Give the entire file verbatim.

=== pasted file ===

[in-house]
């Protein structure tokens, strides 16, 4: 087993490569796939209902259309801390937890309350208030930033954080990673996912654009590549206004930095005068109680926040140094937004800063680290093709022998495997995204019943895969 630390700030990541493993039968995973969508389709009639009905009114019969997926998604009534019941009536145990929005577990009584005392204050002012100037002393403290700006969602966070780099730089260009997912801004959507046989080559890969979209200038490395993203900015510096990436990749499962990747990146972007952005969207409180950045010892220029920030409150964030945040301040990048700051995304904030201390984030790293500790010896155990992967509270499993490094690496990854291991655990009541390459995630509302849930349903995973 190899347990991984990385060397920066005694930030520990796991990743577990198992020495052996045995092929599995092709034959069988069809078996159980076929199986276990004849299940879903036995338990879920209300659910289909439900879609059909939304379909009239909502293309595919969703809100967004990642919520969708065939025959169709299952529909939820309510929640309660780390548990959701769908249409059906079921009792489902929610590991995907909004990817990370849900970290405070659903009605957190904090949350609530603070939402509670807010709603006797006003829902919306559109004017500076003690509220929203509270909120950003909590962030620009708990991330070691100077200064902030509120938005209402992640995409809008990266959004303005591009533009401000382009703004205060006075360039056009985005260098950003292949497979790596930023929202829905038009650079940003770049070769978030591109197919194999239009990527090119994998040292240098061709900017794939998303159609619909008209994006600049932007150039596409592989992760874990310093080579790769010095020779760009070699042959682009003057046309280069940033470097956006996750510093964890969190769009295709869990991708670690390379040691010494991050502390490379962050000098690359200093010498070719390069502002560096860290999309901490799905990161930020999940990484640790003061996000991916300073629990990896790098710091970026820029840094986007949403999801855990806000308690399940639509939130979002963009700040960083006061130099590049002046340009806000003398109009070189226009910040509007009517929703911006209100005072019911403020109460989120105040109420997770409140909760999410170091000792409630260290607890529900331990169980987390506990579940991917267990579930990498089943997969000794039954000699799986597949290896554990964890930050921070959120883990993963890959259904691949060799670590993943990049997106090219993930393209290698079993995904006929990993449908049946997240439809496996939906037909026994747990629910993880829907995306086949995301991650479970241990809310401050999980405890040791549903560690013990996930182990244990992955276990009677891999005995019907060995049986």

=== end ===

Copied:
[in-house]
């Protein structure tokens, strides 16, 4: 087993490569796939209902259309801390937890309350208030930033954080990673996912654009590549206004930095005068109680926040140094937004800063680290093709022998495997995204019943895969 630390700030990541493993039968995973969508389709009639009905009114019969997926998604009534019941009536145990929005577990009584005392204050002012100037002393403290700006969602966070780099730089260009997912801004959507046989080559890969979209200038490395993203900015510096990436990749499962990747990146972007952005969207409180950045010892220029920030409150964030945040301040990048700051995304904030201390984030790293500790010896155990992967509270499993490094690496990854291991655990009541390459995630509302849930349903995973 190899347990991984990385060397920066005694930030520990796991990743577990198992020495052996045995092929599995092709034959069988069809078996159980076929199986276990004849299940879903036995338990879920209300659910289909439900879609059909939304379909009239909502293309595919969703809100967004990642919520969708065939025959169709299952529909939820309510929640309660780390548990959701769908249409059906079921009792489902929610590991995907909004990817990370849900970290405070659903009605957190904090949350609530603070939402509670807010709603006797006003829902919306559109004017500076003690509220929203509270909120950003909590962030620009708990991330070691100077200064902030509120938005209402992640995409809008990266959004303005591009533009401000382009703004205060006075360039056009985005260098950003292949497979790596930023929202829905038009650079940003770049070769978030591109197919194999239009990527090119994998040292240098061709900017794939998303159609619909008209994006600049932007150039596409592989992760874990310093080579790769010095020779760009070699042959682009003057046309280069940033470097956006996750510093964890969190769009295709869990991708670690390379040691010494991050502390490379962050000098690359200093010498070719390069502002560096860290999309901490799905990161930020999940990484640790003061996000991916300073629990990896790098710091970026820029840094986007949403999801855990806000308690399940639509939130979002963009700040960083006061130099590049002046340009806000003398109009070189226009910040509007009517929703911006209100005072019911403020109460989120105040109420997770409140909760999410170091000792409630260290607890529900331990169980987390506990579940991917267990579930990498089943997969000794039954000699799986597949290896554990964890930050921070959120883990993963890959259904691949060799670590993943990049997106090219993930393209290698079993995904006929990993449908049946997240439809496996939906037909026994747990629910993880829907995306086949995301991650479970241990809310401050999980405890040791549903560690013990996930182990244990992955276990009677891999005995019907060995049986």